From the bow of this icebreaker, the Healy, conditions are extreme, even on a bright blue spring day. The Arctic Ocean is a flat plain of ice, ice so thick we have to back and ram every hundred feet to make headway. Building-sized slabs of ice fold and crash on both sides of the hull. The open black water behind us freezes in our wake.
The Healy is the Coast Guard's only working icebreaker in the Arctic. The nearest base and major port are 1,000 miles away. That worries Rear Admiral Thomas Ostebo, the commander of the Coast Guard here. Vessel traffic, he says, is on the rise, and much of it, the U.S. has little control over.
"As the North Slope of Alaska and the northwest portion of Alaska down to Nome, as that all opens up and becomes accessible, we just don't know what we don't know," he says. "I do know wherever humans operate in the marine environment, sooner or later someone gets in trouble or there's some form of a disaster."
Despite the risk, and Shell's pitfalls, Alaska's former oil and gas division director, Ken Boyd, says the Arctic is in play.
"If you're hunting elephants," he says, "you have to go where the elephants are."
In its conference call over third quarter earnings, Shell broke its long silence over plans in the Arctic. CFO Simon Henry said the company will move forward on leases in the Chukchi Sea, which he described as a "multi-billion barrel opportunity."
"individually it's the largest single exploration prospect in the Shell group," he said.
The company has submitted a stripped-down exploration plan to Interior to keep its options open to drill next summer.
In Wainwright, news that Shell may be back next summer was met with skepticism. But village leaders are planning ahead for the day when offshore oil does begin to flow. This winter they're holding hazardous materials training sessions and drafting response plans in the event of a major oil spill, out on the ice, at sea.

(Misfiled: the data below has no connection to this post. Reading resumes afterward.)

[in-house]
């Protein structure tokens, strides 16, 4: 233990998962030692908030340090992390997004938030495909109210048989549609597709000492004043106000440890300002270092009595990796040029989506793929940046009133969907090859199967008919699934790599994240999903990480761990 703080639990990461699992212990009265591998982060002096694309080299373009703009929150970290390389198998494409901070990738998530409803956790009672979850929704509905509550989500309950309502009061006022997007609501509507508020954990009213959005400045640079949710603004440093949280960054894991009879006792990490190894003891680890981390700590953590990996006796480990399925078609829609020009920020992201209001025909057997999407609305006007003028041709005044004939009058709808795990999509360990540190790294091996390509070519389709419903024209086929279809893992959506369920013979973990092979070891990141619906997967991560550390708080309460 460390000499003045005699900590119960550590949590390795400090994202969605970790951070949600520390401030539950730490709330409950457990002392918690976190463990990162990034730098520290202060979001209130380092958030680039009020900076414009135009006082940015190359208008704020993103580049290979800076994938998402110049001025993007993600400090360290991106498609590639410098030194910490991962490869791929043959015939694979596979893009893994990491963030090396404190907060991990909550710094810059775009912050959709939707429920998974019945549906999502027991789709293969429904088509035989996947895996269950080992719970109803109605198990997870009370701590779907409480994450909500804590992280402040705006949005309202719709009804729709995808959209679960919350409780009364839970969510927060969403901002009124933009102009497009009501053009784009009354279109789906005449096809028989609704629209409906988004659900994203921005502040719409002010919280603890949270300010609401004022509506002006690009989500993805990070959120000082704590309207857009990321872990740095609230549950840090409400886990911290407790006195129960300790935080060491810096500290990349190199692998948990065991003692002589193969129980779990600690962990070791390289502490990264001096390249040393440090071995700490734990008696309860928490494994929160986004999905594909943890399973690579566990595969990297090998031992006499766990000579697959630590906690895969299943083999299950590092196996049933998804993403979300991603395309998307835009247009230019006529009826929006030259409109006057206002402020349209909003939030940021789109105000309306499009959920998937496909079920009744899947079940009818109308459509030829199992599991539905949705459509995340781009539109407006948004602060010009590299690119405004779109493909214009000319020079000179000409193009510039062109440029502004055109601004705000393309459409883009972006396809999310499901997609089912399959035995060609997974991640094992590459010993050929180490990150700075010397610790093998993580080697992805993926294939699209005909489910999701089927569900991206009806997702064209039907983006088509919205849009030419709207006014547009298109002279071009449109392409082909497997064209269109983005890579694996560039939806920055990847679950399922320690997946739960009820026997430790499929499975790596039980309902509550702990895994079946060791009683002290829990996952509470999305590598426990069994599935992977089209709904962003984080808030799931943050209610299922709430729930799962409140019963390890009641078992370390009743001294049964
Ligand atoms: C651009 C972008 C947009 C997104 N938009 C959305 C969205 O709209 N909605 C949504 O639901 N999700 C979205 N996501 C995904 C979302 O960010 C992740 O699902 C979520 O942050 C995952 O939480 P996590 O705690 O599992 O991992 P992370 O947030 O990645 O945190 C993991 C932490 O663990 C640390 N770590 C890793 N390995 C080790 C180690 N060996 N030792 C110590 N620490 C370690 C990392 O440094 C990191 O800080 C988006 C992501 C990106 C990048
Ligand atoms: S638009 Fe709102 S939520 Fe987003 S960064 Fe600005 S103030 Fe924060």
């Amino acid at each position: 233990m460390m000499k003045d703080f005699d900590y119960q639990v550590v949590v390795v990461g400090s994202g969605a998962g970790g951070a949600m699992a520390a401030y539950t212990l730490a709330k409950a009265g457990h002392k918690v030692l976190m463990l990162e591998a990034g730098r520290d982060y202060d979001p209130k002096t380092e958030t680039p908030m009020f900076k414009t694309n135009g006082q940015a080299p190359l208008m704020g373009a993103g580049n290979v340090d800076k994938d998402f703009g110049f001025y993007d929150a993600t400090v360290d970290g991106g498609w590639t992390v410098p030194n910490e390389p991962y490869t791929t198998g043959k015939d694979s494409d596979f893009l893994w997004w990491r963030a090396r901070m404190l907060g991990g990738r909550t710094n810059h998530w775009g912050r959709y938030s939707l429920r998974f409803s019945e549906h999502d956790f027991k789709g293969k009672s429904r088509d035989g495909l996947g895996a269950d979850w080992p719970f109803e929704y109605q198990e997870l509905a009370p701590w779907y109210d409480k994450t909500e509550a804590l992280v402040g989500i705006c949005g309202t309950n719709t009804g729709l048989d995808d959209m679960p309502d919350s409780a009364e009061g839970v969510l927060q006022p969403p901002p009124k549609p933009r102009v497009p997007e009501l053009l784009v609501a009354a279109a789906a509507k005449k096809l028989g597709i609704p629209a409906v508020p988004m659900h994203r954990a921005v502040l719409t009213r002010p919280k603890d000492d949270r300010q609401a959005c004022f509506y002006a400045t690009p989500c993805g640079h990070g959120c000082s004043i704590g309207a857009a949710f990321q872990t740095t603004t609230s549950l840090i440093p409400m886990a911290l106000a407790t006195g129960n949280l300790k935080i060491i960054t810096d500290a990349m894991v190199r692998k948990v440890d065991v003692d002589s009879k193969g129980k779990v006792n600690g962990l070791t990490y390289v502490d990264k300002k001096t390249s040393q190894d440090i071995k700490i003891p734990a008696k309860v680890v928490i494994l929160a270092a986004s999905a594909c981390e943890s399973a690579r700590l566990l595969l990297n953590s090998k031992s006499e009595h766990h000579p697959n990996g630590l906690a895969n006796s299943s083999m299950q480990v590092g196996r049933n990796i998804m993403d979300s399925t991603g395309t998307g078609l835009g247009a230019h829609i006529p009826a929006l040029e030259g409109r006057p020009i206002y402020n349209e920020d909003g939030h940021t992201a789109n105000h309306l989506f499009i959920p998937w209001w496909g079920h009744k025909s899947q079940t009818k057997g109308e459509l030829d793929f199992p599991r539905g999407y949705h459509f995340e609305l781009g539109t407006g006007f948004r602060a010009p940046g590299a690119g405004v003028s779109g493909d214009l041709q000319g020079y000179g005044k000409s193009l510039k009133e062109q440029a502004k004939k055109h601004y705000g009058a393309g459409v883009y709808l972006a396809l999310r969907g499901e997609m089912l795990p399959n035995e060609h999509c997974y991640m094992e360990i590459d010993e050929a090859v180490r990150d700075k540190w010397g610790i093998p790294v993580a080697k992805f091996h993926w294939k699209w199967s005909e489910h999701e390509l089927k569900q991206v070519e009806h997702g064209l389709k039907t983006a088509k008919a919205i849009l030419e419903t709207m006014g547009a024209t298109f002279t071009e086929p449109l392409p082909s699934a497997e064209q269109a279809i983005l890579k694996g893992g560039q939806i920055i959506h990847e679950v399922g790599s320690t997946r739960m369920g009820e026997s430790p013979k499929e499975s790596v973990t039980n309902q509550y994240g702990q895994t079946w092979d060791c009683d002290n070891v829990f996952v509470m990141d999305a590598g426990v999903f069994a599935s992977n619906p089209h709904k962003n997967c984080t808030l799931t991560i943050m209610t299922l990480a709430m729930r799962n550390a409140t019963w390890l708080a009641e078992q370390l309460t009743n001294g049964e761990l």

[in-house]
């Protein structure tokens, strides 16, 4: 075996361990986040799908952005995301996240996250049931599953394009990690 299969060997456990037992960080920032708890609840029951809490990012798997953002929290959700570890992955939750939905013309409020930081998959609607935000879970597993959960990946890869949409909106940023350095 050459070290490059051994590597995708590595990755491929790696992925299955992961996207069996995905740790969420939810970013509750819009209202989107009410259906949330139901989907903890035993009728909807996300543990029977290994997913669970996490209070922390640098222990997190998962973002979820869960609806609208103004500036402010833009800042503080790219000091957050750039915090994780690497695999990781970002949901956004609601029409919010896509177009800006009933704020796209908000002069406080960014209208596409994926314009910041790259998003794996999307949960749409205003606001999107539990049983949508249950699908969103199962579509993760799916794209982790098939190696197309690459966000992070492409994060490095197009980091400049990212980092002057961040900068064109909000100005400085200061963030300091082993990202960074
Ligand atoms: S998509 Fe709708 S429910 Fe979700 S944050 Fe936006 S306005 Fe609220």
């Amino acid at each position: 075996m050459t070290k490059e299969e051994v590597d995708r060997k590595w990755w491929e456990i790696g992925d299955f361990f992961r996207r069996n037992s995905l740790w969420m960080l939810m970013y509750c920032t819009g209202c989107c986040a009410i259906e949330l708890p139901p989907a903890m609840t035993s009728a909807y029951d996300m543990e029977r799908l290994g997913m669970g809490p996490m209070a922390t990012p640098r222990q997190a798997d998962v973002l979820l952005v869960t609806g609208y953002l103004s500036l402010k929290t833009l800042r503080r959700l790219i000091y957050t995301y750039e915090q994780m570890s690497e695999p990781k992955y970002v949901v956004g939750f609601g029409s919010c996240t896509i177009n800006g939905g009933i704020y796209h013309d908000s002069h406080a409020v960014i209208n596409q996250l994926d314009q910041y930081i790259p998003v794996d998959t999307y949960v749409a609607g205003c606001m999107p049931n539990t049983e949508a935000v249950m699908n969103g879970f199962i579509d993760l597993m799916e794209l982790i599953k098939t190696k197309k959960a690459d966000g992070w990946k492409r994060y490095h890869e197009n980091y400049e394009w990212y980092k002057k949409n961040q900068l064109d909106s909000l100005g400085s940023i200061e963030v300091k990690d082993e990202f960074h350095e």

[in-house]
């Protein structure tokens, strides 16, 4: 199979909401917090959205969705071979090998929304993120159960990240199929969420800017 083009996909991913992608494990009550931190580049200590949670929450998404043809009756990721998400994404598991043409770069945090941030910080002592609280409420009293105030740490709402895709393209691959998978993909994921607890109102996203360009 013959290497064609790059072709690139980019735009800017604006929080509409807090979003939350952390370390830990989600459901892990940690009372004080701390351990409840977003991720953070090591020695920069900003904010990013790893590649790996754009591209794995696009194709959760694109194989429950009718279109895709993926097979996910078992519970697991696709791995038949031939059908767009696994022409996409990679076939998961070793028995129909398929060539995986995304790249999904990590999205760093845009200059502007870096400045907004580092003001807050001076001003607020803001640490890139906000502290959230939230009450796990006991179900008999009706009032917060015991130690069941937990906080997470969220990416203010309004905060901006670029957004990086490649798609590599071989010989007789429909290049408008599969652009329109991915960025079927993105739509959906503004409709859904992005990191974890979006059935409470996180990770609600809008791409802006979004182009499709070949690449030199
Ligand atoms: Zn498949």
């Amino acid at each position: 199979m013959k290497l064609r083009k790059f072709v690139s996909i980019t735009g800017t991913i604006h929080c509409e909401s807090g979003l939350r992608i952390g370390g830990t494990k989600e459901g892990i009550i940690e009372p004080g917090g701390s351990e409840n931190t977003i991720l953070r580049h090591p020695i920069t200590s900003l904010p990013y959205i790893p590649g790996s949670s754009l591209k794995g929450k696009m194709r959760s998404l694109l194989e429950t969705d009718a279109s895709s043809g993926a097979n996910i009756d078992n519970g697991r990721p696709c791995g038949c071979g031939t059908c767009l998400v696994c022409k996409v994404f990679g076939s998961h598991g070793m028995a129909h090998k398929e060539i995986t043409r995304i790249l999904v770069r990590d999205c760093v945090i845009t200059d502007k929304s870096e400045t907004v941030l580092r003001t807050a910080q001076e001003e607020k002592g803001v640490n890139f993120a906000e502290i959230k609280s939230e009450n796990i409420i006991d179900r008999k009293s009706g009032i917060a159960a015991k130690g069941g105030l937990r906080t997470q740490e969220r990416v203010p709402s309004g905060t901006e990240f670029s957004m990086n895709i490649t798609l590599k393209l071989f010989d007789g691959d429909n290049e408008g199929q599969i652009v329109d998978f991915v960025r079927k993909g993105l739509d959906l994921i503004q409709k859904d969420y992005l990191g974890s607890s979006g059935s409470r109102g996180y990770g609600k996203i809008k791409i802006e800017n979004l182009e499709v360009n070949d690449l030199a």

Online retailers shipped us so many individually-boxed Christmas gifts this year that UPS couldn't keep up. And once all those packages arrive, the boxes themselves have to go somewhere.
Christmas week has always meant a bulge for trash pickup, thanks to piles of wrapping paper and other detritus. Add cardboard boxes on top, and it’s reasonable to start worrying how big a mess we’re creating.
So, first, some good news: The Christmas trash pile hasn’t grown out of control — at least not yet.
Economist Jeffrey Morris creates forecasts of Seattle’s waste stream for the city’s public utilities — “the big picture of what’s coming at them,” as he puts it. He says that December’s bump hasn’t grown appreciably in the ten years he’s been paying attention. “Nothing’s punched me in the face,” he says. “Maybe because it’s the early days, but it hasn’t shown up yet.”